The selection of methods and their application are always dependent on the aim and objectives of the study, the nature of the phenomenon under investigation, and the underlying theory or expectation of the investigator (Babbie and Mouton, 2002). Thus after reviewing most of the literature, a mixed methods study will be adopted to optimize the research findings. Additionally, a descriptive survey research will be adopted, as well as the questionnaire for the data collection. This study will allow respondents to voice their additional comments, by assuming open-ended questions. Therefore, the data generated will be qualitative. By using descriptive qualitative findings, which are analysed by SPSS, together with a small-scale qualitative study, the researcher ensure a maximum use of quantitative methods, which will also allow a deeper study of the perceptions of nurses, by use of qualitative research (Creswell, 2009). The advantage of mixed methods approach adopted by this study is that it is highly effective, since it allows for the quantification of perceptions, as well as identification of perceptions of the respondents, which were previously not recorded (Bryman, 2008). Similarly, De Vaus (2001) noted that this method results in high-quality findings, and allows for a wider scope of results. According to (Blaikie, 2000), are more capable of developing “theoretical argument for the social phenomena under consideration” (p 24-25).
2.3 Population, Sample, and Sample Selection:
Population refers to the entire element that meets certain criteria for inclusion in a given universe (Kerlinger and Lee 2000 cited in Burn and Grove 2009). However, it is not possible to survey an entire population, i.e., every Bahraini RN, and therefore, a sample which is usually a subgroup of the population should be used (Burn and Grove 2009).The sample is chosen to represent the population and is used to make generalization about the population (Nieswiadomy 2010).
Convenience sampling, which is also referred to as accidental or incidental sampling, will be employed in this study. This involves choosing readily available people or objects for a study (Nieswiadomy 2010). These elements may or may not be typical of the population and are chosen to save time and money. In addition, there is no accurate way to determine their representativeness (Burn and Grove 2009).
A total of 210 Bahraini RNs from primary, secondary, and tertiary level who are currently continuing their formal education (RN-BSN Bridging program, Specialty RN Diplomas, and Master degree) at two Nursing Schools in Bahrain will be invited to participate in this study. Selection of these two nursing schools is based on the notion that the researcher would have easy access to the sample during the study periods. In addition, a convenience sample of Bahraini RNs from primary, secondary, and tertiary level who are not currently undertaking continuing formal education will be invited to participate (A statistician will be consulted to approve the sample size). The purpose of selecting this sample is to obtain descriptions that would accurately portray the characteristics of the total population Bahraini RNs working at health institutions in Bahrain.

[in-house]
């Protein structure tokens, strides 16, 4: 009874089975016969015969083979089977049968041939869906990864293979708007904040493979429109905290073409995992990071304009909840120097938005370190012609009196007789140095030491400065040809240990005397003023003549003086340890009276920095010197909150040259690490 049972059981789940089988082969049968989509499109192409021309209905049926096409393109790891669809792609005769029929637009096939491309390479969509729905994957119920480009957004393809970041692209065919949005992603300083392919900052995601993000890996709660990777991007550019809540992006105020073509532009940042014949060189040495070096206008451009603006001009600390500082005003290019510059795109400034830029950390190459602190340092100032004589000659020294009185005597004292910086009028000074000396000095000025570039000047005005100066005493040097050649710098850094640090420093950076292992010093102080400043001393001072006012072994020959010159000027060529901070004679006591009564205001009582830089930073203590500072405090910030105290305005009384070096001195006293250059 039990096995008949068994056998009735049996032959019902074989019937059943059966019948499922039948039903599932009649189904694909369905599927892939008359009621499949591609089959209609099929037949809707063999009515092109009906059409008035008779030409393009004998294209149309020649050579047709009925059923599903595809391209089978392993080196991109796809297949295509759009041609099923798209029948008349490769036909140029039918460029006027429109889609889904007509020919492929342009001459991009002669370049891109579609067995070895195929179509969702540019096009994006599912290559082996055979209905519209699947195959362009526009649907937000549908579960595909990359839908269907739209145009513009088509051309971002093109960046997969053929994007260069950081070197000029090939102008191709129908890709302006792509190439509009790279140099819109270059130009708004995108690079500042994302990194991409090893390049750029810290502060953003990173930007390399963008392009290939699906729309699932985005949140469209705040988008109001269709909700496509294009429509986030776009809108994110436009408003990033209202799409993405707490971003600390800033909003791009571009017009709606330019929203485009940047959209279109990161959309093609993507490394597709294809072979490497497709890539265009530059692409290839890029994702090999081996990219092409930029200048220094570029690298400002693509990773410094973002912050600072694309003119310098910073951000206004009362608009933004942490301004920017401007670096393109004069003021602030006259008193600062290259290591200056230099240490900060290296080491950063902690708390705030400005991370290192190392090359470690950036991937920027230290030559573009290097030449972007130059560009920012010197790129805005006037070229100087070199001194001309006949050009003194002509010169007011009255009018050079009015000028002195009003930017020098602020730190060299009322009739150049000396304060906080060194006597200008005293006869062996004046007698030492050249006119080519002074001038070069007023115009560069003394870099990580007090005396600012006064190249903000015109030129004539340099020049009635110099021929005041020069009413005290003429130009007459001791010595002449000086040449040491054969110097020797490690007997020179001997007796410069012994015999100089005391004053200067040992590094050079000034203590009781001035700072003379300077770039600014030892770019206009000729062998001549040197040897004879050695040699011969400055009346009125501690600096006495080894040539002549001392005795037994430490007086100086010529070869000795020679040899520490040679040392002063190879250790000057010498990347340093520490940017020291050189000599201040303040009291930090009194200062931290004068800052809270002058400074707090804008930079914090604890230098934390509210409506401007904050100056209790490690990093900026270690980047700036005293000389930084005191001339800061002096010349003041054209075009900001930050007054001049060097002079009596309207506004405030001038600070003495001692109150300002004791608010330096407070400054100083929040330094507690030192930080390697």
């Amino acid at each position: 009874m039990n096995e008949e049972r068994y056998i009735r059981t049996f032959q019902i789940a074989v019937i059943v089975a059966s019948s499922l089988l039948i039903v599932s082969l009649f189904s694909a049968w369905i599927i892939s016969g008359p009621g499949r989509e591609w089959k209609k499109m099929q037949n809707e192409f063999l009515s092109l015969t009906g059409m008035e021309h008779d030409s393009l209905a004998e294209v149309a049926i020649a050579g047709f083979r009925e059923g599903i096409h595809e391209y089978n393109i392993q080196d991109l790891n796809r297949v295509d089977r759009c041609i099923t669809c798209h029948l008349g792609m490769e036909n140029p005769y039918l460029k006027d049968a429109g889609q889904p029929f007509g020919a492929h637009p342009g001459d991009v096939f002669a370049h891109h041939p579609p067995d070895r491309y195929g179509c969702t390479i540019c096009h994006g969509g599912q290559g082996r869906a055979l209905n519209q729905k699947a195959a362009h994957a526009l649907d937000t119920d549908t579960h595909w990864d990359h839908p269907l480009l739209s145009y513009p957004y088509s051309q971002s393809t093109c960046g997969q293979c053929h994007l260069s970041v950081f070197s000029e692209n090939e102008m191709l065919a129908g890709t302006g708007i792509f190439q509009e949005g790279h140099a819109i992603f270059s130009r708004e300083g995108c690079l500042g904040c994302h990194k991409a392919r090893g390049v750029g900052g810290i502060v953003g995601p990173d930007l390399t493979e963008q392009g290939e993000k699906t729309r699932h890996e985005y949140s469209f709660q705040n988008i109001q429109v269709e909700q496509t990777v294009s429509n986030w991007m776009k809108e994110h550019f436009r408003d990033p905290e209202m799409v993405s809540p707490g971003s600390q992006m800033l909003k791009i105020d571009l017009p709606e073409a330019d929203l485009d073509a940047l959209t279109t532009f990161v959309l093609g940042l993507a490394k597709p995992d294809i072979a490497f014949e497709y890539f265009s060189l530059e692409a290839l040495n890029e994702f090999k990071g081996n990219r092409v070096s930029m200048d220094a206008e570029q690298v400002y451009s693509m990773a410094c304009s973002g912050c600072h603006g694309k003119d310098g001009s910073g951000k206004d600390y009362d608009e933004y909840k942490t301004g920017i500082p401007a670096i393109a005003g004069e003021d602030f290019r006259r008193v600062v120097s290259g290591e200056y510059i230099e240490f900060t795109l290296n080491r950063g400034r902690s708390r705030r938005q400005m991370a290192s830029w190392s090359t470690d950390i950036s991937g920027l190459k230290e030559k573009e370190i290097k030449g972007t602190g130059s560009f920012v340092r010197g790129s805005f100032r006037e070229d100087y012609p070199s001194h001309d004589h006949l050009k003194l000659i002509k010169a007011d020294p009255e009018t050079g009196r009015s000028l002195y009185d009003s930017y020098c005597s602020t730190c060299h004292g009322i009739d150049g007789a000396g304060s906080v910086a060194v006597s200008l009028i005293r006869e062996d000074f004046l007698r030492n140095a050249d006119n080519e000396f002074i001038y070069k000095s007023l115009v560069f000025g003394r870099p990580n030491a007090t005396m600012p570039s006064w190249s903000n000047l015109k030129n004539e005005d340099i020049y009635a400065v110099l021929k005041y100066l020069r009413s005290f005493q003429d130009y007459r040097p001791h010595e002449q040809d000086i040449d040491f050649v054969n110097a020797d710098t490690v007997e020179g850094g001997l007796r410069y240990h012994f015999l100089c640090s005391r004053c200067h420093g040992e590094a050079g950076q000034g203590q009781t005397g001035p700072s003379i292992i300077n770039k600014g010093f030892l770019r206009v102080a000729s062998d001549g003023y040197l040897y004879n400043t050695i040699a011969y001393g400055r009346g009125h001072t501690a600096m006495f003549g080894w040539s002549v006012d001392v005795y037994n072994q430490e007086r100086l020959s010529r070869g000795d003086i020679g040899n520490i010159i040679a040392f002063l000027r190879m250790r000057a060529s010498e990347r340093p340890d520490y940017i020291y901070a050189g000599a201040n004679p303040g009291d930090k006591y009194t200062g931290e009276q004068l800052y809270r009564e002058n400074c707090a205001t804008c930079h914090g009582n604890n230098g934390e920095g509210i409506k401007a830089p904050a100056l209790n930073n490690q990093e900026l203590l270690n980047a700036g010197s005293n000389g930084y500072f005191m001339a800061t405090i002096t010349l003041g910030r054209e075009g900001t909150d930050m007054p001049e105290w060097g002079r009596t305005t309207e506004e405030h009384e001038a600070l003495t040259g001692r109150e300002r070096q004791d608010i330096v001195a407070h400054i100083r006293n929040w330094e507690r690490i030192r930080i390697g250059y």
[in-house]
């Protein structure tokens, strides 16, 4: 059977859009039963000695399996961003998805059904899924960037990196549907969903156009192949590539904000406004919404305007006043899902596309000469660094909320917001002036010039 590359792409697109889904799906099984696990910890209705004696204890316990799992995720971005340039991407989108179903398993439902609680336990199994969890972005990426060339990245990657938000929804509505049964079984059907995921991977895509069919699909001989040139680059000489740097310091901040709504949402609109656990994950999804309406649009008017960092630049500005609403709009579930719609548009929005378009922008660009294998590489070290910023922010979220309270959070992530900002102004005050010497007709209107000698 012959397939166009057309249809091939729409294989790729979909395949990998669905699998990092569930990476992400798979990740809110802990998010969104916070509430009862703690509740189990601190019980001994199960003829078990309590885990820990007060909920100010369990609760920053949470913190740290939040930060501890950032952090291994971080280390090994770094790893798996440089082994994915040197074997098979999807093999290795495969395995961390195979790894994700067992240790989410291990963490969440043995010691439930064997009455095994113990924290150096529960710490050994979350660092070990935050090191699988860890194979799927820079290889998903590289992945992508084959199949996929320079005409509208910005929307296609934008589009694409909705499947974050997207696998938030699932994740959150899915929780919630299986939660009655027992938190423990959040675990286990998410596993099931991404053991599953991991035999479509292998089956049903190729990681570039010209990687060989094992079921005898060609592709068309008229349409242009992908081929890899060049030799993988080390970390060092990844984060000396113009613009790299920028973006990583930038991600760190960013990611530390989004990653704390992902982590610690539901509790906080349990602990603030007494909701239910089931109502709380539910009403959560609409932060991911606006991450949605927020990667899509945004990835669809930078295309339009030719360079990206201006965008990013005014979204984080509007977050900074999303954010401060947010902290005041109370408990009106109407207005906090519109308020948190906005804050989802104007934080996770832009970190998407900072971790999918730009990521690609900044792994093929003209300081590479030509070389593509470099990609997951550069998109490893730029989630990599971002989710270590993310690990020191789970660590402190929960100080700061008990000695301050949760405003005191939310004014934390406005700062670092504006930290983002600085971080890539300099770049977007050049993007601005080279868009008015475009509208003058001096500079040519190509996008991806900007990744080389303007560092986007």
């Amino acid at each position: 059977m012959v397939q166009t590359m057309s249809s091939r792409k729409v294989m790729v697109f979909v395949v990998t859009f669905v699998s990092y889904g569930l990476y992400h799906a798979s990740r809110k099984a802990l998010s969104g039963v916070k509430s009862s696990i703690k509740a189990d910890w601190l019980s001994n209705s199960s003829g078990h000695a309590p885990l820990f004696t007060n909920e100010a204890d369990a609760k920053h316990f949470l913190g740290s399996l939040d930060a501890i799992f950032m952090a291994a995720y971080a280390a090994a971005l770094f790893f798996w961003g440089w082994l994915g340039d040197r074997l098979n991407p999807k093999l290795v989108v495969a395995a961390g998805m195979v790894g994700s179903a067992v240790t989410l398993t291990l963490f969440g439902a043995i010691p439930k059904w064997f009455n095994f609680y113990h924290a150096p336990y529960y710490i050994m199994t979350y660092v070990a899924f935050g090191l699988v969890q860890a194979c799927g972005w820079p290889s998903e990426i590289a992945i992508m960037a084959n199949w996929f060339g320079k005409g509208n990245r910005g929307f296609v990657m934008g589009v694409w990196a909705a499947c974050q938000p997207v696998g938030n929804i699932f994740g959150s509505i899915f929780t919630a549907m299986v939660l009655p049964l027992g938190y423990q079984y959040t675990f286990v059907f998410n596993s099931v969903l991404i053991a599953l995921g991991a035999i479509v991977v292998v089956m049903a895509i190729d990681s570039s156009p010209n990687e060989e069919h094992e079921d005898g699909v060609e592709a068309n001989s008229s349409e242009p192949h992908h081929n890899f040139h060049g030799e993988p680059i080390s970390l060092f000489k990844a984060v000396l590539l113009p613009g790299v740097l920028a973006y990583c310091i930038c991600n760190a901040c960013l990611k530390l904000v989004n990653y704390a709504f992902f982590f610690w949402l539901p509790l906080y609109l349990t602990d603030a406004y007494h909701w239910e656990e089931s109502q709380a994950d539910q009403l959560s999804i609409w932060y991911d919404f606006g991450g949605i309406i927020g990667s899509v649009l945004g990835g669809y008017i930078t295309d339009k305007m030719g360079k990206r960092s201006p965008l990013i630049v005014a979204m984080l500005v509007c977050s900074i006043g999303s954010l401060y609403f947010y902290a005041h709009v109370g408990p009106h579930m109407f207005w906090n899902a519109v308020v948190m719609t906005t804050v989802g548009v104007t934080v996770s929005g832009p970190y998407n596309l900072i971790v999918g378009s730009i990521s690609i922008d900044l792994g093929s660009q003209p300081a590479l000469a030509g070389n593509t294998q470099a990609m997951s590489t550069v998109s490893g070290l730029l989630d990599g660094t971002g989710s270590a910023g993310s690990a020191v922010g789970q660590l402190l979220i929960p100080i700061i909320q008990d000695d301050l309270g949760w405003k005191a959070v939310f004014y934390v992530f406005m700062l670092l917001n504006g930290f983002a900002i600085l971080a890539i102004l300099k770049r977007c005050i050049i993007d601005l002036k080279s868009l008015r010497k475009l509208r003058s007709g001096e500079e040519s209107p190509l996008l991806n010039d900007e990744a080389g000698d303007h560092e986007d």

2.3.1 Inclusion Criteria:
Inclusion criteria for participation in this study will be as follows:
- Bahraini RNs currently continuing their formal education at two nursing schools in Bahrain
- Bahraini RNs from primary, secondary and tertiary level who are not currently undertaking continuing formal education
- Willingness to participate
2.3.2 Exclusion Criteria:
Exclusion criteria will include:
- Bahraini RNs who are currently continuing their formal education in other nursing schools in Bahrain or in other countries
- Not willing to participate
- Non-Bahraini registered nurses who will be continuing their formal education in the two nursing schools at Bahrain.
2.4 Study Setting:
The study setting will be the two main Nursing Schools in Bahrain, in addition to a public multispecialty Secondary and Tertiary Care Health Facility that provides Emergency, Outpatient and Inpatient Care to all Citizens and Residents of Bahrain. Moreover, 25 Primary Health Care Services will be included.
Bahraini RNs who are currently studying will be accessed through Research and Ethical Committee of both Universities (Appendix 3).Whereas Bahraini RNs from primary, secondary, and tertiary level who are not currently undertaking continuing formal education will be accessed through gaining approval from Health Research Committee at MOH (Appendix 4).
2.5 Data Collection:
Data collection is a key determinant of the quality of a study, and this is based on the right research tool (Bryman 2008). In this study, the tool developed by Richards (2010) will be adopted, as it is pre-tested. Additionally, the survey method used by (Richards 2010) will enable the researcher to ask Bahraini RNs questions in a written questionnaire about their view of continuing formal education and perceived barriers to continuing formal education. Permission was taken from the author through email and Richard sent the original questionnaire to the researcher (Appendix 5). The researcher will distribute the questionnaires. The participants will be instructed to place their questionnaires after completion in a sealed envelope. Envelops will later be collected by the researcher.
The instrument consists of sixty-four close-ended questions with Likert Scale, a format in which the respondents are asked to indicate on a four-point scale: strongly agree/ agree/ disagree/ strongly disagree. In addition to four open-ended questions related to the preceding closed questions (Appendix 6). The questionnaire is divided into the following sections: demographic information on the sample, demographic information relating to continuing formal education, views on continuing professional development, motivations to engage in continuing formal education, and barriers to undertaking continuing formal education. The completion of the questionnaire will take approximately 20-30 minutes (Appendix 6)
2.6 Data Analysis: